It feels like it was at this point — three years after the formation of Pollenizer and the Silicon Beach community (which had also grown massively over the same period, helping thousands upon thousands of entrepreneurs) — that those outside the IT startup scene really started to realise that dot com was back. Not only was the acquisition of Spreets a landmark event for the local sector, but a clutch of other companies — firms like Atlassian, Freelancer.com, Bigcommerce and others were rapidly growing and starting to make their mark as major global software as a service and crowdsourcing concerns.
Then too, the money was pouring in. Several other companies, such as Tjoos, had been sold, and angel investors were proliferating as the founders of many of the companies which were making it started to help fund the next generation. Long-time startup entrepreneur Niki Scevak started coordinating angel investment in an approach similar to the scientific method taken by US incubator Y Combinator, and even veterans from the first dot com book — such as Simon Baker, who ran Realestate.com.au — started getting into the game. The list of investments which were made in 2011 and early 2012 became staggering, for an industry which had heretofore struggled to get any capital injections at all. Here’s a few examples:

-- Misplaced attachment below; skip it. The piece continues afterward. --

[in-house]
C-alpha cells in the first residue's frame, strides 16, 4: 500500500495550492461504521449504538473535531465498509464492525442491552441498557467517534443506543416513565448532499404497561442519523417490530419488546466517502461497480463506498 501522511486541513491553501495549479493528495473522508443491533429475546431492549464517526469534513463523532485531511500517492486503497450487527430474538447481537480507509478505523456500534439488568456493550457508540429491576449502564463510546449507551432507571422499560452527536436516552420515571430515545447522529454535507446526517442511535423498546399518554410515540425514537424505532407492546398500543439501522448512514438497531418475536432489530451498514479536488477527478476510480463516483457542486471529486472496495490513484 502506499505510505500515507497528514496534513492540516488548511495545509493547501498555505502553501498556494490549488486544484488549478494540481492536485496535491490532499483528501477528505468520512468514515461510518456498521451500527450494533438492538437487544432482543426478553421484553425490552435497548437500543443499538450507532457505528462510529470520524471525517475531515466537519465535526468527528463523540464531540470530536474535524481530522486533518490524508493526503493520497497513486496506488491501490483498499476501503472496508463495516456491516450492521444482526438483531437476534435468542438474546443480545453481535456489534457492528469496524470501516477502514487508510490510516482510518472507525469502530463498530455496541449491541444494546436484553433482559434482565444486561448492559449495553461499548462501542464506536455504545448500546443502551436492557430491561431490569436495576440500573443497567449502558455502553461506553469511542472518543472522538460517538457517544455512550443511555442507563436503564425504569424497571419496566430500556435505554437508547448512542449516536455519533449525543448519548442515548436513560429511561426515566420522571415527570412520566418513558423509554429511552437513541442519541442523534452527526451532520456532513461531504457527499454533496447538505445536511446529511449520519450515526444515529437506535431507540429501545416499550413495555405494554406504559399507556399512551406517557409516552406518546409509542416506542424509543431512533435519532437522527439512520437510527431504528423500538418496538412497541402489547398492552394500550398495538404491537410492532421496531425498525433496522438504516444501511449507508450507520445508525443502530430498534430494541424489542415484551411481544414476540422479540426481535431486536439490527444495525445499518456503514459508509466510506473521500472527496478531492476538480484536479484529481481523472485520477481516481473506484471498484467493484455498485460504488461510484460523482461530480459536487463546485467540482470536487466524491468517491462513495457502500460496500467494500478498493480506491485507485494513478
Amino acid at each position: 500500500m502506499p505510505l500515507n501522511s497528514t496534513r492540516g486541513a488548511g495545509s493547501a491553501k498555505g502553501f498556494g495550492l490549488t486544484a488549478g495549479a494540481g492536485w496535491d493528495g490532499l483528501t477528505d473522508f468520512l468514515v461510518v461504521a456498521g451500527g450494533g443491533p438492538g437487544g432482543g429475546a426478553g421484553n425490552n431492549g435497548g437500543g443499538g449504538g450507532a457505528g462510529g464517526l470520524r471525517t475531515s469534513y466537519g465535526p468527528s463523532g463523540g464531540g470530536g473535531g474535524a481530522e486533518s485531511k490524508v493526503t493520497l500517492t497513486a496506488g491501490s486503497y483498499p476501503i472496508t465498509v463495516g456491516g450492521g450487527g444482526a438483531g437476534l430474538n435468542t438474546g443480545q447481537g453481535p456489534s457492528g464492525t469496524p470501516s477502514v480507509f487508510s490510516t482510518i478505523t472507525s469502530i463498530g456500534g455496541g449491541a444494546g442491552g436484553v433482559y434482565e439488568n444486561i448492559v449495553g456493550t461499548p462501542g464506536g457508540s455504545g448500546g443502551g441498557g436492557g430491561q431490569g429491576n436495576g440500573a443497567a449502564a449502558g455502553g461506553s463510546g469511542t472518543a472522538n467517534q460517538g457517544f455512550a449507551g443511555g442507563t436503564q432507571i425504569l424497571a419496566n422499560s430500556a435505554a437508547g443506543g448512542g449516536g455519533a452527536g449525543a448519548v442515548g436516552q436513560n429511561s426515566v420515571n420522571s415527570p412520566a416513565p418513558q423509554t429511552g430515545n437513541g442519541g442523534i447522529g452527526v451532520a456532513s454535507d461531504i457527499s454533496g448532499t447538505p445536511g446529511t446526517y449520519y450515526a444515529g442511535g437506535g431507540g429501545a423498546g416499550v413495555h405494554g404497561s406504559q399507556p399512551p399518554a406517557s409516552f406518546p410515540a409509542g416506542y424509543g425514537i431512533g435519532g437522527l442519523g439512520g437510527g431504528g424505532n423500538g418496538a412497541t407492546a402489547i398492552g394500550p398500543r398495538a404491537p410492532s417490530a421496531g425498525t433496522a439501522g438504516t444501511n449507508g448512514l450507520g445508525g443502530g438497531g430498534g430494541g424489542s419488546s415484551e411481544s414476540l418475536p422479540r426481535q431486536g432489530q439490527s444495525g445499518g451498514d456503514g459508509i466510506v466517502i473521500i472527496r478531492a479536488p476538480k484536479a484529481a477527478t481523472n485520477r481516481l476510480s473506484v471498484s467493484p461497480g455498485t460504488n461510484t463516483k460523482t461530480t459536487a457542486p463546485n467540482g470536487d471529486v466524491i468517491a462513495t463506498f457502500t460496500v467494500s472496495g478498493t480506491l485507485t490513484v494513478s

- April 2012: Just a few months after launching, Web 2.0 collaborative consumption firm Airtasker gets $1.5 million in local funding, after raising an initial $140,000 in seed capital
- April 2012: After launching in 2009, field management cloud company Connect2Field gets $600k in funding from local ASX-listed company Reckon
- February 2012: Visual data startup Thereitis.com wins $2 million worth of angel investment, after winning an initial grant from Commercialisation Australia of $250,000
- February 2012: Car-pooling startup Jayride gets $400,000 funding
- January 2012: Pollenizer portfolio company Pygg gets $600,000 in funding
- January 2012: Pollenizer portfolio company Friendorse gets an investment from local publisher APN News & Media
- January 2012: Bug-tracking software company BugHerd gets $500,000 in funding from Melbourne venture capital firm Starfish Ventures